Communication Minister Jamal Mohammed's e-mail to TV6 Head of News Dominic Kalipersad takes us back to 1997 and former prime minister Panday's "pseudo-racist'' outburst. The email exposed the reality that even now, politicians do not understand the role of the free press in a democratic society. Minister Mohammed's post-apology promise to meet media representatives to discuss their relationship with "the State", suggests that he does not even understand that he should not referee his own fight.
In our society it is not the responsibility of the press to promote political images crafted by advertising agencies. On the other hand, the press should not act dishonestly, recklessly or with improper motives. A balance must be struck, and as the Government's man in the middle, Minister Mohammed underestimated his significance.
But do not expect Minister Mohammed to be moved. His political bosses have actively promoted Panday's assumption that criticism and objectivity equates to an anti-Indian, pro-PNM, anti-change agenda. Lacking specifics and filled with aspersions, his email denounced a media-led agenda to maintain status quo and destroy alternatives to the PNM. And, with "brother" and "there is room for all of us", Minister Mohammed appealed to Kalipersad, in typical Panday-style ethnic tones.
Panday's 1997 outburst was similarly calculated. The local court, hearing the pseudo-racist defamation case, connected it to Panday's bold assertion that, "no one who attacked his Government would remain unscathed", and the court described it as an, "oppressive intention of silencing would-be critics of the UNC government''.
This government's intentions are not different. Panday's heirs have made no attempt to shake off the anti-press detritus. Minister Mohammed's e-mail is more than just an interference with press freedom. More than the actual content, the audacity of Minister Mohammed's e-mail strikes free speech in the widest form, political views, and the work produced by all "media" formats, and all manner of "commentary".
Standing apart from the protection of the press, the Constitution creates a separate right to express political views, and another separate freedom of thought and expression. As then chief justice Sharma noted in his dissenting opinion in the Court of Appeal's decision in the pseudo-racist case, that right to express political views stands on its own so as not to be subsumed in other rights where it would be subject to a variety of "strictures".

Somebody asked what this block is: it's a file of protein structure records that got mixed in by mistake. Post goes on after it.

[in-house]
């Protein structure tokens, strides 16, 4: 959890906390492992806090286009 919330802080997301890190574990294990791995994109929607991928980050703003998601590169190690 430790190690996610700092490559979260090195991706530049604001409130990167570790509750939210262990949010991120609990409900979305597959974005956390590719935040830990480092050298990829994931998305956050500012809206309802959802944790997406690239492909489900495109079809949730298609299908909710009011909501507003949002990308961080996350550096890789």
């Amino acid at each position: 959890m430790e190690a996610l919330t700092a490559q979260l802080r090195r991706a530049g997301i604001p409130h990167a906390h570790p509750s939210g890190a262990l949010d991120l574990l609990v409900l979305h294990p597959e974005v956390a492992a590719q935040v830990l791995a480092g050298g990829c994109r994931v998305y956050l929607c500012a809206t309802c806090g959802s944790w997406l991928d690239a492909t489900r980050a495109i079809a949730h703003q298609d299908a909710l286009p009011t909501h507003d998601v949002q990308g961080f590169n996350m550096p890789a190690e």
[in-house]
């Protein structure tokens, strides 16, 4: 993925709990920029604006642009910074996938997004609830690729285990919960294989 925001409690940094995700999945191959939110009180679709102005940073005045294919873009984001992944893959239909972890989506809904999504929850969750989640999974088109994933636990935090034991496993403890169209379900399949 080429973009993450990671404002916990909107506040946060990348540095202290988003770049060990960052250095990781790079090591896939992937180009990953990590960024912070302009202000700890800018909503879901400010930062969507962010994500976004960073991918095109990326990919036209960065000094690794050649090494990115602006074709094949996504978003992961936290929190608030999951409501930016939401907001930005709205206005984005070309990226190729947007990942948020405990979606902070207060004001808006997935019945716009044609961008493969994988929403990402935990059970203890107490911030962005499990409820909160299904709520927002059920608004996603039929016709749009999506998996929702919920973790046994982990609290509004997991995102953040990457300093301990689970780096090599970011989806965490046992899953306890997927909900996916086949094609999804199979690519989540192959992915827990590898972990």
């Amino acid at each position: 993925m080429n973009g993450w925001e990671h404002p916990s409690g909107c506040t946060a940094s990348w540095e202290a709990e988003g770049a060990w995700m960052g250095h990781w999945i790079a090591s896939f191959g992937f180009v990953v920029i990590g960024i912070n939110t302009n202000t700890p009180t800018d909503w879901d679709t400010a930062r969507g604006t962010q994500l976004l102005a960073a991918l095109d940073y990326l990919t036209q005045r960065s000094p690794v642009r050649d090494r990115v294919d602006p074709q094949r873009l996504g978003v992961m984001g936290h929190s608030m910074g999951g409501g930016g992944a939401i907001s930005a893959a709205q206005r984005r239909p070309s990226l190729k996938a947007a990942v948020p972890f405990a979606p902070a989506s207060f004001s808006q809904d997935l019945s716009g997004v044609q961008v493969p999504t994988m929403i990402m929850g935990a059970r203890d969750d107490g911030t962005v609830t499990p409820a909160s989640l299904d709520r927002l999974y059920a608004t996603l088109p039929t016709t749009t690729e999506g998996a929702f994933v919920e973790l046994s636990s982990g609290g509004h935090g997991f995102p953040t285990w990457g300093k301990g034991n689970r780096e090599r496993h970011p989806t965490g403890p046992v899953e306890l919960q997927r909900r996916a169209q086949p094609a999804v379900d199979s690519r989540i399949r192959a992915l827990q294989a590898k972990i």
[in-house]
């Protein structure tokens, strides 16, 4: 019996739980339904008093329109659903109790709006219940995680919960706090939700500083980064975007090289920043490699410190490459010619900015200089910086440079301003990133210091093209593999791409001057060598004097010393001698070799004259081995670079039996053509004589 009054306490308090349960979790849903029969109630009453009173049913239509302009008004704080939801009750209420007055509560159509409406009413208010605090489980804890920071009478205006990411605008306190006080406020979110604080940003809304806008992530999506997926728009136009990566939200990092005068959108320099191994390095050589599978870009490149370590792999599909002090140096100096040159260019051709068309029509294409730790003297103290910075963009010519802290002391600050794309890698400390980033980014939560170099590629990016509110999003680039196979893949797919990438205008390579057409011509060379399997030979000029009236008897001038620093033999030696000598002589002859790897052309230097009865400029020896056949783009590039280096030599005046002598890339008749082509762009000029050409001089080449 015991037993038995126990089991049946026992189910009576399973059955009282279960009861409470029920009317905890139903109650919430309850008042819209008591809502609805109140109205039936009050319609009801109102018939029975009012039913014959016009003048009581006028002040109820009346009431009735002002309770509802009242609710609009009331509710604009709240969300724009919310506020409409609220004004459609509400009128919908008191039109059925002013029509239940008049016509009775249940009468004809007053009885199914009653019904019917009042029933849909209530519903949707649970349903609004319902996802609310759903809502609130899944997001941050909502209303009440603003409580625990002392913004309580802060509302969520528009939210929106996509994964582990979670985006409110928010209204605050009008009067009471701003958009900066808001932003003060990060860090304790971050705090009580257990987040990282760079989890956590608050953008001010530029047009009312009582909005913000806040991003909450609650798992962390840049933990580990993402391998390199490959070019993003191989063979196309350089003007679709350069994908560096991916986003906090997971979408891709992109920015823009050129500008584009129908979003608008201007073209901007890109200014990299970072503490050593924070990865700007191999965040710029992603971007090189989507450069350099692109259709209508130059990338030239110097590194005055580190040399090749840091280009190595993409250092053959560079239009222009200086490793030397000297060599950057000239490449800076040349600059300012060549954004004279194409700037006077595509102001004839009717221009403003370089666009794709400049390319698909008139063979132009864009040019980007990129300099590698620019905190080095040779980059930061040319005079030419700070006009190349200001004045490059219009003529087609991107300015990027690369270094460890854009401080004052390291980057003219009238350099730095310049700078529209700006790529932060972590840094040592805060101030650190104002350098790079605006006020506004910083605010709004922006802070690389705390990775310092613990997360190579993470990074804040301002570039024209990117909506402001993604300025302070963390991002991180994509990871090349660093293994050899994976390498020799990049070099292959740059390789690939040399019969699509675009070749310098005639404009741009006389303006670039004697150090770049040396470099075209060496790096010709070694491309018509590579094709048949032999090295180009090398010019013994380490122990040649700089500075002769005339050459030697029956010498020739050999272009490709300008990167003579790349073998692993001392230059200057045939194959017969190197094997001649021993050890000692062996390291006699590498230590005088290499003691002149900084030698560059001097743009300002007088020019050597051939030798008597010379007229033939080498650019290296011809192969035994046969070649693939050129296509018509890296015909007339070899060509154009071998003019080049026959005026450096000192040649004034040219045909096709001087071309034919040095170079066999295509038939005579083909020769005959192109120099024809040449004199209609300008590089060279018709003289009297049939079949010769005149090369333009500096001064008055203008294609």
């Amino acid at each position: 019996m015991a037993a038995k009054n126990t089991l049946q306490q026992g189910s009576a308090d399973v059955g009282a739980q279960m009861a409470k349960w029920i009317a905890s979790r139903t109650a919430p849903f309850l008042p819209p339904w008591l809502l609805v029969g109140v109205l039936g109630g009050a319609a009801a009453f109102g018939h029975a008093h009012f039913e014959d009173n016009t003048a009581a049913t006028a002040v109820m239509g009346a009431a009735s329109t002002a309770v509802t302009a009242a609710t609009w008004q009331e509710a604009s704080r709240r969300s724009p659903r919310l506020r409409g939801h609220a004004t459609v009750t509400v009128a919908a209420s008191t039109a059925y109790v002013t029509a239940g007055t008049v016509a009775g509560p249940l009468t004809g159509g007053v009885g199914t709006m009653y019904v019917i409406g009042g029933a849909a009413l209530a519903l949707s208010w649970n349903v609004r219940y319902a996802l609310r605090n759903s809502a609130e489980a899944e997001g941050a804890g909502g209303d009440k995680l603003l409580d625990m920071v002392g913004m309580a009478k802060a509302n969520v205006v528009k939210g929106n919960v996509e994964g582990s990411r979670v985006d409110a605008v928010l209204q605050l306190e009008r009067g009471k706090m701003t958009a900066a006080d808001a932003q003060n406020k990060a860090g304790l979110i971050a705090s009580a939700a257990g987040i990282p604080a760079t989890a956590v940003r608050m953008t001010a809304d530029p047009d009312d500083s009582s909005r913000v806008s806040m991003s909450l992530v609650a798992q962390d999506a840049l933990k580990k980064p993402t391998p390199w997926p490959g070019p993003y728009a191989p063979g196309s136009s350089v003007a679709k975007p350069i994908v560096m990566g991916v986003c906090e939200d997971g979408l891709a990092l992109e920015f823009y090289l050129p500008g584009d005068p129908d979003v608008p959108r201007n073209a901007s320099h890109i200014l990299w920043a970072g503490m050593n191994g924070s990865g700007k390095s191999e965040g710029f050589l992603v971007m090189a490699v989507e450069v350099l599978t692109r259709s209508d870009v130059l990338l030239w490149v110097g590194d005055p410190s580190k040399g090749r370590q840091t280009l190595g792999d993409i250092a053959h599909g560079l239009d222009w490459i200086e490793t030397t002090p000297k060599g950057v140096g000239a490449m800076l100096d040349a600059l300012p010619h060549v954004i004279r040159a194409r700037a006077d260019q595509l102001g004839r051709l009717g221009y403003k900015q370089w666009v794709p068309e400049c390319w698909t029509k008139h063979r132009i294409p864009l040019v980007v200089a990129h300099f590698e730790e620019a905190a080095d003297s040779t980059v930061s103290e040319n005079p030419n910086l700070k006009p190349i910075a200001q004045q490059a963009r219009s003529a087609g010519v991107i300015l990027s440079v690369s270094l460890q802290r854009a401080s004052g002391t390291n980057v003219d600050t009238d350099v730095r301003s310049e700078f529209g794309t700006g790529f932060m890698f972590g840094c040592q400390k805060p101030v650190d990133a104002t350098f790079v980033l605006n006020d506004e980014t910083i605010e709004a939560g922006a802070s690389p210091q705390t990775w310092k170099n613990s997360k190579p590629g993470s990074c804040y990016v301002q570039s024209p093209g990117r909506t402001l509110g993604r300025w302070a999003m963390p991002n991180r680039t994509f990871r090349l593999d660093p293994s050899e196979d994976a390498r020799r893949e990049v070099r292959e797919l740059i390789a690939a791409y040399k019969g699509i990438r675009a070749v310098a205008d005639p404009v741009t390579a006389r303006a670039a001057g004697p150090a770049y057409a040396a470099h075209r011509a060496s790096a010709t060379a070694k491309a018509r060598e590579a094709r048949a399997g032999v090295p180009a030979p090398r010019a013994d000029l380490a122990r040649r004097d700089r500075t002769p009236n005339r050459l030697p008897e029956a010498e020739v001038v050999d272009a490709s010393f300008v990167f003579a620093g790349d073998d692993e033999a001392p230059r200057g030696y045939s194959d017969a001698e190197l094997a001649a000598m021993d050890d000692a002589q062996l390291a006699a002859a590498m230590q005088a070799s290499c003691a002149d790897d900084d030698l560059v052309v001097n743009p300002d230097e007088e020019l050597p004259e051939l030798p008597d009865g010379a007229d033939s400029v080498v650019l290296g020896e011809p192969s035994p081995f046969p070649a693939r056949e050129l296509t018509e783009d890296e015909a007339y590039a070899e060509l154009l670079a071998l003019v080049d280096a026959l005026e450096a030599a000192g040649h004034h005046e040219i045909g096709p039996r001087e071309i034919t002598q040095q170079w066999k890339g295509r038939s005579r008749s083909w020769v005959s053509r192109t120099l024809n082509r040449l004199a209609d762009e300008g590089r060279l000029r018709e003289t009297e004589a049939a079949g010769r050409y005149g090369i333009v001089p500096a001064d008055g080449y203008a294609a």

At the Privy Council, the court observed that, "the right to express political views is a right of fundamental importance in all democracies. That goes without saying. Clearly, the statement of this right as a separate right in the Constitution underlines the special importance attached to it by those who framed the Constitution. This is self-evident."
In Minister Mohammed's version of the case against criticism, the implications go beyond the traditional press, and to the fundamental constitutional freedom of thought and expression and the separate right to express political views. Under the Constitution, it is not just the freedom of the press that is sacrosanct, but also the freedom of every individual to thought, expression and political views. And these are what Minister Mohammed attacks under confidential cover to a "brother".
The fact is that while the Government has targeted the traditional media, there is a much wider expression of views which the Government faces, and which it also attempts to influence, manipulate or derail. In fact the traditional press, on which Minister Mohammed focused, should be the least of his concerns. There is greater, unedited criticism coming from the bloggers, social media and the wider online community. There are signs of the Government countering that online commentary through their bloggers and online presence. But if the Government becomes too paranoid about the pummeling it gets all around, the criticism will become more raw and determined. It is the same formula which got this coalition into Government.
There is no question about press responsibility. In the "pseudo-racist" case, the exploration of press responsibility was not relevant to the case and the Privy Council left the issue for another day. But the court did suggest that, "those who make statements at large on matters of public concern and seek to avail themselves of this extended area of privilege, in addition to acting honestly, should exercise a degree of care. This objective requirement should be elastic, enabling a court to have due regard to all the circumstances, including the importance of the subject matter of the statement, the gravity of the allegation, and the context in which it is made."
Until defined by policy, legislation or the judiciary, the relationship is in the hands of the politicians and the press. But that is only one, and perhaps a shrinking part of the world of political views, thought and expression itself. In the open, unregulated space, those who express political views, and those who report on the politics should do so responsibly, but fearlessly.
And, the Government must accept that responsible reporting does not mean positive reporting. This is where the Government is uncomfortable. There is a responsibility to exercise a degree of care having regard to the gravity of the story, disclosure or report. But no government should be obsessed with commandeering the expression of views which may be dissonant with government spin, but honestly held.
Private e-mails to a press "brother" will not resolve challenges. Those fall into the category of Panday's "pseudo-racist" rant, an ironic appeal to an ethnic enclave in the quest for national unity.
(Congratulations to Edmund Alexander, retiree and new UWI graduate)
• Clarence Rambharat is a lawyer and university lecturer